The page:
“Towers Watson has a large client base in Asia-Pacific, so Willis will look to capitalise on that through cross-collaboration and win business from both sides.”

ACE and Chubb deal ‘unusual’

On the insurer deal, ACE declined to comment on what its purchase of Chubb would mean for its Asia-Pacific firms.

But Lockton Companies Singapore chief executive Peter Jackson says the merger was “unusual” in that it is two strong players coming together.

“Will the merger make them stronger, or erode shareholder value? How the two companies are integrated will be essential in retaining and growing value,” he says. “M&A is exciting and newsworthy but notoriously difficult to get the promised value, particularly in a market where the biggest asset is the people.”

Another insurance boss agrees that combining the two different cultures of ACE and Chubb will be its biggest challenge.

He told StrategicRISK: “It’s a people game at the end of the day. The underwriting and financial strength of the companies is one thing, but the other side is that it’s a big people business and making sure everyone’s happy is a huge challenge.

“In Asia, Chubb and ACE are held in quite different regards by brokers so that will also be a challenge,” he says.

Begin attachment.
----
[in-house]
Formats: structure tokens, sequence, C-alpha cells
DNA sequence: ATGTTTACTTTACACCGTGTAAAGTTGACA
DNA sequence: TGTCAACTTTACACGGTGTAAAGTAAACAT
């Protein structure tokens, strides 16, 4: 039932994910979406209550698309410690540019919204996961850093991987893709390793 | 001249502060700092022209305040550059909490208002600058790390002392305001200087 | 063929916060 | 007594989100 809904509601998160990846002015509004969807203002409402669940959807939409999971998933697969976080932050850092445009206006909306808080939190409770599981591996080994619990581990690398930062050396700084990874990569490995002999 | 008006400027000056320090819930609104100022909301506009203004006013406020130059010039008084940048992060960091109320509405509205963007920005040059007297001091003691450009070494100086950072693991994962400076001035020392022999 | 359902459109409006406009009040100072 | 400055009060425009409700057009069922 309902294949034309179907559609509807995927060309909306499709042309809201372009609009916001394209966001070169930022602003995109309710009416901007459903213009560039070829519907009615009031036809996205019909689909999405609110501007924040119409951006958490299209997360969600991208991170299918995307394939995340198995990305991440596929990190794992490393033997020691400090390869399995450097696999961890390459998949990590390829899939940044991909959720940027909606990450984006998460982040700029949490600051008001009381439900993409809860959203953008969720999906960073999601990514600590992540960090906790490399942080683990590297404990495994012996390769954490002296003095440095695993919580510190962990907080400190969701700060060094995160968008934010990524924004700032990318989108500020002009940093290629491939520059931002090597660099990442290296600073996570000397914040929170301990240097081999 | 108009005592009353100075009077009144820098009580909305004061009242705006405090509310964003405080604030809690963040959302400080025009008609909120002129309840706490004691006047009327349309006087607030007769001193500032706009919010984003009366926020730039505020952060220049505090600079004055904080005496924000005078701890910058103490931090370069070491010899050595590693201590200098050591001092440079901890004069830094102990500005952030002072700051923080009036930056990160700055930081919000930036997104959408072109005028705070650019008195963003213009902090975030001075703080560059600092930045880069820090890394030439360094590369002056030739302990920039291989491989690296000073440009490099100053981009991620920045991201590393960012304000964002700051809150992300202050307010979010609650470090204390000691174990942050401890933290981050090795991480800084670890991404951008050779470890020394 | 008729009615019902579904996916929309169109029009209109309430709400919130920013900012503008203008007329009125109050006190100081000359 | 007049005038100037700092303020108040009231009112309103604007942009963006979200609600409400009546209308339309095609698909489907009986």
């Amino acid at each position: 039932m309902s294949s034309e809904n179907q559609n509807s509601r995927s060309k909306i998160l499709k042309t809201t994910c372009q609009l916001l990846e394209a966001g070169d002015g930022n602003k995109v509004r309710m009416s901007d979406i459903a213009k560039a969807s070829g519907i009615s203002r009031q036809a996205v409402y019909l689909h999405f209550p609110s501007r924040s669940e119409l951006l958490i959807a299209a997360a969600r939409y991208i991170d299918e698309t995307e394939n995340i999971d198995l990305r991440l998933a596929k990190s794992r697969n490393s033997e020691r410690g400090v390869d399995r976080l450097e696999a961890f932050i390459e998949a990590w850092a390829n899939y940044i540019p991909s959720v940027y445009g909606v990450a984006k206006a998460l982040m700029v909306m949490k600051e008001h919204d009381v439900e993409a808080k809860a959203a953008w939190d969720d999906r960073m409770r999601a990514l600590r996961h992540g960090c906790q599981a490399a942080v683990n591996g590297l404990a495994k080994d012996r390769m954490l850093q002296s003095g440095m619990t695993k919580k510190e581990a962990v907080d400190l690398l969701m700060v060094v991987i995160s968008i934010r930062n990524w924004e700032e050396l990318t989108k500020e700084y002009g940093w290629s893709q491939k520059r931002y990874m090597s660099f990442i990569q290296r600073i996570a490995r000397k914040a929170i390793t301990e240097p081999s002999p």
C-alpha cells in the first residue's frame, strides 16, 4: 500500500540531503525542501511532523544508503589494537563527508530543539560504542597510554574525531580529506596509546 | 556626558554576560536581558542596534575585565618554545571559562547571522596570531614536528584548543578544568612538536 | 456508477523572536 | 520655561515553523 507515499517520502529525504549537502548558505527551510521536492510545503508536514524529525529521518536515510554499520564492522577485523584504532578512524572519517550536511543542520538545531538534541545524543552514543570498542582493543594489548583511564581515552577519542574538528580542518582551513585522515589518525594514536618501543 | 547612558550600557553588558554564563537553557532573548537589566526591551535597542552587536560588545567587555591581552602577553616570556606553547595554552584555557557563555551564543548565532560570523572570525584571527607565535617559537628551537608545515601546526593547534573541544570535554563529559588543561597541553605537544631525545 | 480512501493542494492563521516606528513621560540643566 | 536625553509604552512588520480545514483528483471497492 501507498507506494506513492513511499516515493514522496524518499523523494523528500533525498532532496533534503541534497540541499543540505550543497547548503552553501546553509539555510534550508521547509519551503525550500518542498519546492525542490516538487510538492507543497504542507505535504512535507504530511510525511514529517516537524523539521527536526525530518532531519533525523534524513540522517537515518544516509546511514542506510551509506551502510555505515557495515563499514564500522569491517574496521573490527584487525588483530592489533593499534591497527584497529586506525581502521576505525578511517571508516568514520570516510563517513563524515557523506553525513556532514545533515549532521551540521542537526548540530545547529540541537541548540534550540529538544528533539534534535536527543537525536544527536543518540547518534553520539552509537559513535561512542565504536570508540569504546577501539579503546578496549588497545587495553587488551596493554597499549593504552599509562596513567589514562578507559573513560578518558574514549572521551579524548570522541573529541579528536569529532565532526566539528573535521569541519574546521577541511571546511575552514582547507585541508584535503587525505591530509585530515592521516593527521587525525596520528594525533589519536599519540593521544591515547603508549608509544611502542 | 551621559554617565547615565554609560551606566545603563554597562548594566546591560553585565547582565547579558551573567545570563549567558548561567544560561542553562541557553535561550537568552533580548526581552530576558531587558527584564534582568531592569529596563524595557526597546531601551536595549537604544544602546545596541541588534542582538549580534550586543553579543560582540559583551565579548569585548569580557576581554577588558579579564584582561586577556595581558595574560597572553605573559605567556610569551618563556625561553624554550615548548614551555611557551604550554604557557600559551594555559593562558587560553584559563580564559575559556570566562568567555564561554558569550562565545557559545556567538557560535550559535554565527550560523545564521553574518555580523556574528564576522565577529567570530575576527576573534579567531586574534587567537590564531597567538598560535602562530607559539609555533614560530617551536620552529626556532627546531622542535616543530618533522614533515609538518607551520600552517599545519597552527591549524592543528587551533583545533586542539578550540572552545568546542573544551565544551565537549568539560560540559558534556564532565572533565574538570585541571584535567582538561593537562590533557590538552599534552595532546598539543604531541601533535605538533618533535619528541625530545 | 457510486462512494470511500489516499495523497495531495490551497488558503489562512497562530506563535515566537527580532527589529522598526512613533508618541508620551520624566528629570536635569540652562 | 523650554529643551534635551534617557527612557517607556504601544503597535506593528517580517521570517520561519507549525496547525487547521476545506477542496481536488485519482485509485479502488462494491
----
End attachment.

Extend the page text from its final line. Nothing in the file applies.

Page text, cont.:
But JLT financial lines group managing director Ali Chaudhry is more optimistic.

“They’re both strong players in the financial lines market,” he says. “One could say you’re losing competition [by two players coming together] but there are still five or six decent insurers in the market and there’s new capacity coming and I think the combined beast will be a better more well-rounded animal that will be able to compete with the likes of AIG.”

The global name change to ‘Chubb’ did come as a surprise to many, however.

“In Asia, everyone just gets [Chubb] confused with the lock maker,” Chaudhry explains.

None of the four companies have confirmed what the impact on staff will be as a result of the deals. As with any merger or acquisition, however, there are likely to be structural changes and redundancies.

Only time will tell what the latest two deals mean for the insurance industry in Asia-Pacific. But with opportunities for organic growth still limited around the world, it’s unlikely this is the end of the renewed wave of M&A activity.